Whether you think e-mountain bikes are a godsend or an abomination, as companies like Currie Tech prepare to roll out whole lines of electric-assist trail rides for 2014, it’s clear the debate is upon us.
Currie Technologies, the umbrella company for a handful of e-bike brands, stopped by Outside Magazine on Monday to offer a sneak peek of their 2014 line. Electric bikes were a major talking point at Interbike last month, with one section of the show devoted to the segment, and more brands than ever displaying them. So we weren’t surprised that Currie wanted to get their e-bikes in front of us. It was surprising, though, that the company chose to woo us not with commuter or utility bikes, the part of the U.S. market where electric has gotten the most traction. Instead, they rolled out a line of pedal-assisted mountain bikes.
The Haibike. Should it exist? Let's discuss.
Currie Tech has been selling e-mountain bikes under the Haibike name in Europe for three years, but this will be the first season they bring the bikes to the U.S. And they are not just easing into the market with a model or two to test the waters. Marty Schlesinger, Southwest Territory Manager for Currie Tech, presented three bikes, most notably the flagship 2014 model, a full-suspension 27.5er with six inches of travel front and rear called the Xduro AMT Pro. In addition to that topline build, Haibike will offer a second, lower spec six-inch full-suspension 27.5er, a five-inch full-suspension 27.5er, a 29er hard tail, and a DH-oriented 26er with seven inches of travel front and rear.
At the heart of all the bikes is a bottom-bracket mounted Bosch motor that’s powered by a 400-watt lithium-ion battery. It’s a pedal-assist system, meaning that the motor doesn’t work on its own but simply augments a rider’s effort with up to 300 watts of supplemental energy.
We have seen e-mountain bikes before (from the likes of BH, Optibike, Energie Cycles, and ProdechoTech), but these Haibikes are the most legitimate looking trail models we’ve witnessed yet. All the full-suspension models use a time-tested four-bar linkage for travel, and all parts throughout the line come from reputable industry players, including suspension from Fox and Rockshox and components from Shimano and SRAM. The Xduro AMT Pro sports a SRAM XO/XO1 drivetrain, blingy Iodine 3 wheels from Crank Brothers, and even a Crank Brothers Kronolog dropper post.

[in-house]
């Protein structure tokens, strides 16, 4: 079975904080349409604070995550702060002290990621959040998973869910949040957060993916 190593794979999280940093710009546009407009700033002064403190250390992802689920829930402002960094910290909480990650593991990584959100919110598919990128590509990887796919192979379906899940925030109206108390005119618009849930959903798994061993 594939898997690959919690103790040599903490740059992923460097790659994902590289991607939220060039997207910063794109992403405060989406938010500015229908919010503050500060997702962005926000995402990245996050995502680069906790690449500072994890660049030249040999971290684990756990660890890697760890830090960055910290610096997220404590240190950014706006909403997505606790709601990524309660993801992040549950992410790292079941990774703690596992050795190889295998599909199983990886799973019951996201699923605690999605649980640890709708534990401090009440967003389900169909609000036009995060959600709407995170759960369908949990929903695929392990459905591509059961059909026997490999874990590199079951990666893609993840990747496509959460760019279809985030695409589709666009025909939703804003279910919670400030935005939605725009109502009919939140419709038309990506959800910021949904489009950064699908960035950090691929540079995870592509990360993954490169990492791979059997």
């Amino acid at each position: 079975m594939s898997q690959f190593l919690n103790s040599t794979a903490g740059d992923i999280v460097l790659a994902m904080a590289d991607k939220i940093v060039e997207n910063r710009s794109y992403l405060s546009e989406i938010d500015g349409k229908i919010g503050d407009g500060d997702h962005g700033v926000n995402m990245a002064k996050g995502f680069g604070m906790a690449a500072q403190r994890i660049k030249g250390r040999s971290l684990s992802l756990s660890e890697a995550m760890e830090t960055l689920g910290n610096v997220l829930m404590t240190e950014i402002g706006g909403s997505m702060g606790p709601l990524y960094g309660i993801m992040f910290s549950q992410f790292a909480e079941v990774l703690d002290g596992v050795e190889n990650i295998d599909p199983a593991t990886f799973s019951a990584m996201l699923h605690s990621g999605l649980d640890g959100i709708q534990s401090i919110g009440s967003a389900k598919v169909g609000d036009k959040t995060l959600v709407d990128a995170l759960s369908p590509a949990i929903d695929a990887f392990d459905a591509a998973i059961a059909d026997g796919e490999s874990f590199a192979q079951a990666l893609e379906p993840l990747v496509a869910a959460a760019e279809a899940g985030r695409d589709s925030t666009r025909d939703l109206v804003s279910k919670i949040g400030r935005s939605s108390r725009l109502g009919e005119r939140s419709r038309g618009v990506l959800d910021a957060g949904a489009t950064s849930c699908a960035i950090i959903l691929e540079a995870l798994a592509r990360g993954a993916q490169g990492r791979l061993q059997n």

Build quality and spec aside, the biggest question we have is whether electric bikes have a place on the trails. At Outside, the bikes were met with everything from a mix of guarded curiosity and nervous laughter to outright scorn. One editor—not a cyclist, incidentally—spent 15 minutes lecturing the guys from Haibike on why electric bikes don’t belong on the dirt.
There are the obvious issues of user conflicts and trail damage due to the increased weights and speeds of the bikes. And the bikes also raise important advocacy questions since many trail-use debates center around motorized vs. non-motorized. But the biggest objections seemed to be emotional ones. “When you go back in the woods, shouldn’t it be about purity of experience and getting away from it all?” one editor asked. “Isn’t mountain biking about physically pushing yourself?”
Currie Tech’s Schlesinger wasn’t surprised by the skepticism. “I’ve been touring around the southwest showing these bikes, and it’s about a half-and-half split between those who are interested and those who oppose it,” he said. “But there is interest. These bikes have a place.”
Schlesinger says the bikes allow a bigger segment of users to get out and be active. The electric assist makes it easier for those who otherwise aren’t fit enough or are returning from injury. He also says Haibikes are perfect for ski resorts—and cites interest from Durango Mountain and Winter Park—because they enable riders who would have trouble with the altitude and exertion if it weren’t for the electric assist.
After the meeting, a couple of editors took the Haibikes out on our local Dale Ball trail network. Objections aside, it was difficult to not enjoy zipping up the steepest climbs faster than ever and with a lot less effort than normal. The bikes handled reasonably well on the uphill, though it was easy to lose traction on techy bits because of the added torque. Downhill, the suspensions were smooth enough, though the extra weight (all the bikes tipped the scales over 50 pounds) made the ride more ponderous than playful.
One editor noted that the bikes were the ultimate Strava killer. With an extra 300 watts behind you, it would be easy to go knock off all the local KOMs. Another quickly realized that the added torque made the Haibikes the ultimate wheelie machines.
But even as we got accustomed to the idea of the bikes, the pitfalls weren’t far behind. After one pause to catch our breath, we started back down the trail, surging quickly from zero to 15 miles per hour thanks to the electric assist. The sudden burst of speed meant that we didn’t see a hiker around a blind turn and he didn’t see or hear us either, and we very nearly mowed him down. We steered off the trail in time, and the hiker was gracious about it, but the lesson was clear.
For all the potential benefits of getting more people outside, the e-mountain bike seems destined to create a whole new set of trail-oriented issues and conflicts. That’s inevitable with any new technology, of course. We just hadn’t realized that the debate was so imminent.